BJ report results that appear to support such clientele effects. Specifically they use annual data on dividend yields to divide their observations in the pre-reform and post-reform periods, separately, into quintiles. They then compare the mean drop-o¤ ratio for each quintile in the pre-reform period with the mean drop-o¤ ratio for the corresponding quintile in the post-reform period. We replicate these results in Table 2.15 Like BJ, we find that the mean drop-off ratio fell significantly only when comparing observations with relatively high dividend yields, although it is not the case that observations in the top quintile had the largest or most significant drop.

Table 2.

Regression Results by Dividend Yield Quintiles

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Source: Authors’ calculations.Notes: Heteroskedasticity-robust standard errors in parentheses. Results obtained by regressing drop off ratios multiplied by D/Pc on D/Pc, and a post-reform dummy multiplied by D/Pc. Sample split by dividend yield quintiles before and after reform, where (5) is the top quintile. Stars indicate the level of significance (*: 10percent, **: 5percent).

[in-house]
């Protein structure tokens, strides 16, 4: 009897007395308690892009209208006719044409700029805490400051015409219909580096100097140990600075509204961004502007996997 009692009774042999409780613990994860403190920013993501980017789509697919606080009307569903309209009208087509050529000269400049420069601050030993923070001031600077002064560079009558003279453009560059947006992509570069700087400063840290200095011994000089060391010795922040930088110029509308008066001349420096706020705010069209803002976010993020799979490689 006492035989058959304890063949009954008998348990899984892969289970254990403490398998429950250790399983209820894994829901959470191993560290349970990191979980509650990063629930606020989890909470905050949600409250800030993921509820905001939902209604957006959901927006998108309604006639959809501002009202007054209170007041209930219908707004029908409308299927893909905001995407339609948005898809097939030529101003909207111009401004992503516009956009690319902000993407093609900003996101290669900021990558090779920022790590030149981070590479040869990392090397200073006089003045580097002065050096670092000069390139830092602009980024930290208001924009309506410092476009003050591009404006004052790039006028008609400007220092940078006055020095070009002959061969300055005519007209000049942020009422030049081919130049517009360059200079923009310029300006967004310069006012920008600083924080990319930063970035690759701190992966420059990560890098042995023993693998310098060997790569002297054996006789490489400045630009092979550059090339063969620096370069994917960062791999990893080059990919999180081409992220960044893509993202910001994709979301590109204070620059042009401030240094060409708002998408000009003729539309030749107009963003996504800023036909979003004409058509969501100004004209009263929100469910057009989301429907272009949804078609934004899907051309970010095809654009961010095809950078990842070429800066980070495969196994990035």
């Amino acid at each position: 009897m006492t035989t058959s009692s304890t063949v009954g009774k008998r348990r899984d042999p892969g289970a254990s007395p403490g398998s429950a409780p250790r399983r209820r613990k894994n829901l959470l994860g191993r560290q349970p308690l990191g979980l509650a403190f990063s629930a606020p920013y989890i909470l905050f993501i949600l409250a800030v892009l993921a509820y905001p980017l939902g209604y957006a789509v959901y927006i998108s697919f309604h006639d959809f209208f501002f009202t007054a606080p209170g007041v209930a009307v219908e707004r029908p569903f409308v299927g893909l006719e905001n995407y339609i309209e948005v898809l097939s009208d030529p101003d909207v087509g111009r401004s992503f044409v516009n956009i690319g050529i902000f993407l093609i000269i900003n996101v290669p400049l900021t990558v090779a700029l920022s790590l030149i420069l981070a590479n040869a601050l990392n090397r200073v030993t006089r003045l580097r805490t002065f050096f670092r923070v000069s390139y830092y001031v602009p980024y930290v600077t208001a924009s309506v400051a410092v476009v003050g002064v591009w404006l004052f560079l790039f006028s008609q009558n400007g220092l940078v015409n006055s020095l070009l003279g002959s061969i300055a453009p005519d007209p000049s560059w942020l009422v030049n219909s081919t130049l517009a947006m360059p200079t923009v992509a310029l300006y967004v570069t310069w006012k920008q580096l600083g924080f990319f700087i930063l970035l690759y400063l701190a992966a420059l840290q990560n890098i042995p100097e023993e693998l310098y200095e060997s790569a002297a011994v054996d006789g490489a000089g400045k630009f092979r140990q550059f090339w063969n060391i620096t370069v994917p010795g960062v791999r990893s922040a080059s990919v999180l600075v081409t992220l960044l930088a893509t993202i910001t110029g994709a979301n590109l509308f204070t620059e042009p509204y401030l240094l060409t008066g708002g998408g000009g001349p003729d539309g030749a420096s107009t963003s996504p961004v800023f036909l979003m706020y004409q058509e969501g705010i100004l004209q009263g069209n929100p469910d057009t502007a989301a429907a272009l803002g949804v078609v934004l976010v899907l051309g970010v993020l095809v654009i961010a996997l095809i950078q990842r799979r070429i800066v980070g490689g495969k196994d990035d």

Given that the rationale for splitting the sample by dividend yields is based on the tax preference of U.K. pension funds for a high dividend yield in the pre-reform period, it would seem more appropriate to divide the full sample into quintiles based on dividend yields in the pre-reform period only. We use data on average dividend yields in the pre-reform period to divide our sample of firms into quintiles. We then compare the mean drop-off ratio for each quintile in the pre-reform period with the mean drop-o¤ ratio for the same sub-sample in the post-reform period. Unlike the procedure used by BJ, this ensures that we are comparing mean drop-off ratios for the same firms in the two sub-periods.